Most people outright lie about why they job-hopped, and that doesn’t help us

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I think we all know this about humanity, but there are oftentimes “the real reason” for something happening and then there’s the corresponding “reason we claim.” This is all because we want to reconcile sense of self. Let me give you a horrible example.

Reason we claim for infidelity: “I’m so horrible, I strayed, it’s because of issues with my mom…”

Real reason: “I wanted to have sex with another person who made me feel hot/good and felt limited by the idea of only continuing to have sex with one for 40 years since that’s not how our biology is coded.”

That’s a crappy ethical example, sure, but I needed to make a splash at the beginning of this post. Hook ’em high, ya know?

Why do people actually job hop? (The real reason)

Pretty simple:

  • To make more money
  • Their last job had an absolutely miserable boss
  • They’re moving to be closer to a significant other or an area they want to try living in

Those would be the “Big 3,” I think. №4 would probably be “Just got fired/laid off/replaced by a robot.” That actually might statistically outrank one or more of the three I listed, especially as companies become more cost-averse.

Why do people claim they job-hop?

Host of bullshit, including:

  • “In love with the culture…”
  • “The product suite is so great…”
  • “It was time for this challenge…”
  • “My mentor said…”

In some cases this is true, yes. In many, it’s not. Here’s why:

  • Culture: Glassdoor be damned, you have absolutely no idea what the culture of a company is like until you start working there. It also completely varies by whether you’re HQ, remote, what team, what managers, etc.
  • Product Suite: In most industries, the product suite of a given company is almost exactly the same as most of its rivals. There are maybe 3–4 subtle differences. This is all called “choice overload.” How different would it be to work on Siri vs. Google Home, honestly?
  • “It was time for…” just means “It was time to make more money.”
  • “My mentor said…” This one can be real, but there’s a good chance your mentor told you “Hey, you have two children and a mortgage now, so maybe get the scratch wherein you can.”

Why is there a disconnect between what we say and the real reason?

No one except a true financial services d-bag wants to showcase to the world that their entire motivation is money, but for most of us (Daniel Pink be damned), a lot of the motivation is money.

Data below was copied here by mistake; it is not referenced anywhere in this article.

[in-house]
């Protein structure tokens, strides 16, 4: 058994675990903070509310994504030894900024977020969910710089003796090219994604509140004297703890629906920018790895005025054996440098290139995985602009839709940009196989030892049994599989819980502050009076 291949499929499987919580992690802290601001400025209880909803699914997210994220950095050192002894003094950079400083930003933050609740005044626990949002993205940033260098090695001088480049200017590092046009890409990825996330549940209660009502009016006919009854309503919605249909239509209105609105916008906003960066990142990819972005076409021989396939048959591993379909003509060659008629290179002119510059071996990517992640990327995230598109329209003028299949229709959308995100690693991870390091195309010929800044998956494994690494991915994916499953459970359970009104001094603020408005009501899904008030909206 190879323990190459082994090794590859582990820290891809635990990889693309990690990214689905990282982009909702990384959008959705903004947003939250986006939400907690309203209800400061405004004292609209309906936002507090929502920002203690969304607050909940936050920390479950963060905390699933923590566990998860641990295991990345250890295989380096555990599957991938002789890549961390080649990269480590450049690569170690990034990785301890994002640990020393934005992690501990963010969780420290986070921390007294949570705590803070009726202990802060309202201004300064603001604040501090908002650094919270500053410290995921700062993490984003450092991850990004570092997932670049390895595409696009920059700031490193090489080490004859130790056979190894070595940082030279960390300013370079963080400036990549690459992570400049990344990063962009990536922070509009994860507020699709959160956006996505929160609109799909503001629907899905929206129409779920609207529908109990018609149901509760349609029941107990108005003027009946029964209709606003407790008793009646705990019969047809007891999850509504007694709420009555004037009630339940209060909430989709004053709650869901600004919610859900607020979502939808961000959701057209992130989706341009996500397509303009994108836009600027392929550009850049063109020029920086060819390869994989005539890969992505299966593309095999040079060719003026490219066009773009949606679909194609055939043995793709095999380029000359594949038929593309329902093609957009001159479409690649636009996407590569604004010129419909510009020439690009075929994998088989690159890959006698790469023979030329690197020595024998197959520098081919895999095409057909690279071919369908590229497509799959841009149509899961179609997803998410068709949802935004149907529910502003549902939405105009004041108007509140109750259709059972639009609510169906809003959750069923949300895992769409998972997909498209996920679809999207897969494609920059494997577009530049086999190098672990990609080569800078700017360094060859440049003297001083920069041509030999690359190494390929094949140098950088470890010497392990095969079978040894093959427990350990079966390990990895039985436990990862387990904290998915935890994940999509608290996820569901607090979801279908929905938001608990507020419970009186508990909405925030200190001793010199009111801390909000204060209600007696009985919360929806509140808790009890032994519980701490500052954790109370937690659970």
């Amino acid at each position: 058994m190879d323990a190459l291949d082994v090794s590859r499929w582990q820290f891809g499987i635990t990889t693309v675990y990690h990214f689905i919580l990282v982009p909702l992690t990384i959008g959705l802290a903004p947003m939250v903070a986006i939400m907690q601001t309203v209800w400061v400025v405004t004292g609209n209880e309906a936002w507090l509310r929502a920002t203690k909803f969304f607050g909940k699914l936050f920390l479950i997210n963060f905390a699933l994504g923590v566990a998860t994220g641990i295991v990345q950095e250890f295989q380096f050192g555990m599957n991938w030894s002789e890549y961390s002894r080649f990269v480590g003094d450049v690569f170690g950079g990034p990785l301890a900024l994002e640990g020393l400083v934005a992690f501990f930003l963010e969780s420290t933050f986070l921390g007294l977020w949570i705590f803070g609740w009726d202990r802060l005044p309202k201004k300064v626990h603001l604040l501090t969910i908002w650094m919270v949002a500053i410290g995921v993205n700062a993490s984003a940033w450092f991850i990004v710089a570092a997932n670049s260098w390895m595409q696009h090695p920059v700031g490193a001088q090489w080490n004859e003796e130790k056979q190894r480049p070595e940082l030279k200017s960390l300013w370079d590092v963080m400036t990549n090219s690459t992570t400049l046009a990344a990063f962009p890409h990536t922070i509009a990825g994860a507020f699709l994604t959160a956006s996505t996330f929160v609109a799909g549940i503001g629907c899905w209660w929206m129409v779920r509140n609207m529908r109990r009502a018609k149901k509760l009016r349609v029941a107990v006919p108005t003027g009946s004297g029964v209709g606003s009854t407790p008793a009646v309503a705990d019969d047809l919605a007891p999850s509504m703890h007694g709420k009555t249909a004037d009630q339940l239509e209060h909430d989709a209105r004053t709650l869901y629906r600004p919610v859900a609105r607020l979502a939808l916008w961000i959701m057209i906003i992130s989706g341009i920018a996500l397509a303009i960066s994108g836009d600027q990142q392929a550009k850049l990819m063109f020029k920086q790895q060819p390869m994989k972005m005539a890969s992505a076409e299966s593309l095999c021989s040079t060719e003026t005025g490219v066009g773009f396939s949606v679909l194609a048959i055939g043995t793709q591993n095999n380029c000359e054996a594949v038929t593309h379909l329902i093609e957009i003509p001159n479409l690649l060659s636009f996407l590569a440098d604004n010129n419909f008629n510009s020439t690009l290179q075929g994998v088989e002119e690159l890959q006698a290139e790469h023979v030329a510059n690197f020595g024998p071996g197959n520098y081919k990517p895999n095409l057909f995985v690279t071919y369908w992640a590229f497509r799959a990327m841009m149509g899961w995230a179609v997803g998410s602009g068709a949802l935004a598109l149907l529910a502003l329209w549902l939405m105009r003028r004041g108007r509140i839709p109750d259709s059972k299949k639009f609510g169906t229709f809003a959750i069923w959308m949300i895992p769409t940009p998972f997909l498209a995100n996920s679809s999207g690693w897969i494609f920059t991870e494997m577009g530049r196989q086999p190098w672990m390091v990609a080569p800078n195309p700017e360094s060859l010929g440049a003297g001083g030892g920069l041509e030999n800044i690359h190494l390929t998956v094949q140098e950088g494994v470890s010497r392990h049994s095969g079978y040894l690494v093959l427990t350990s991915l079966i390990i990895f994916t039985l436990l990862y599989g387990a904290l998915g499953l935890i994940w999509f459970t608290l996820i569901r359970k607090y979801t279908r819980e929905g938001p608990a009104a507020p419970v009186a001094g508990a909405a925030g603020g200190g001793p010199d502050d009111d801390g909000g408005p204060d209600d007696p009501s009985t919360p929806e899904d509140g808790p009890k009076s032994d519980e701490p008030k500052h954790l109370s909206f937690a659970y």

We live in a capitalism. More specifically, we live in a capitalism where the cost of goods and services rises way higher than our salaries do. If we want a specific kind of life, we need a certain amount of money.

I freelance and struggle with this stuff all the time. My checking account has overdrawn periodically in the past three years. Am I proud of this? No. Could I be better? Of course. Will I be? With time. I also try to live my life and go out and see people. Social connection matters more to me than my FICO score sometimes, you know? (PS My credit score is pretty rad.)

But look, at some point we’re all assassins. I’ll take a shitty gig if the check is going to clear and be big. You probably would hop to a place wherein the culture might be toxic if it’s going to get you that Tesla.

We should stop lying about this.

What other problems result from this disconnect?

A ton:

  • Surveys are meaningless, especially on salary topics, because most people aren’t telling the truth
  • Information asymmetry around salary negotiations
  • Pay transparency
  • Execs continue to believe they can peddle “culture” and “engagement” and keep base salaries down even though milk costs like $4 now for some reason
  • We kick the ownership of all these issues (exit interviews, etc.) to HR, where nothing tangible actually ever happens, so it’s all rinse and repeat

The bottom line

Go on LinkedIn now and just post “The last time I switched jobs, I did it for money.” See what people say. Probably a ton of people won’t even see the post (social media and organic posts don’t do well with algorithms). Those that do? Largely will be ignored — no one on LinkedIn even understands what LinkedIn is, lol — and a few people might like it. But hey, truth to power. And you’d be speaking truth.

Stop bullshitting your friends, family, and former colleagues on why you jumped. None of us are ever assured the grass is greener. We do the best with the info we have. And oftentimes the main piece of info we’re staring down is the big salary number.

Blogging, largely about work and how to improve it. How I make (some) money: http://thecontextofthings.com/hire-freelance-writer-ted-bauer/

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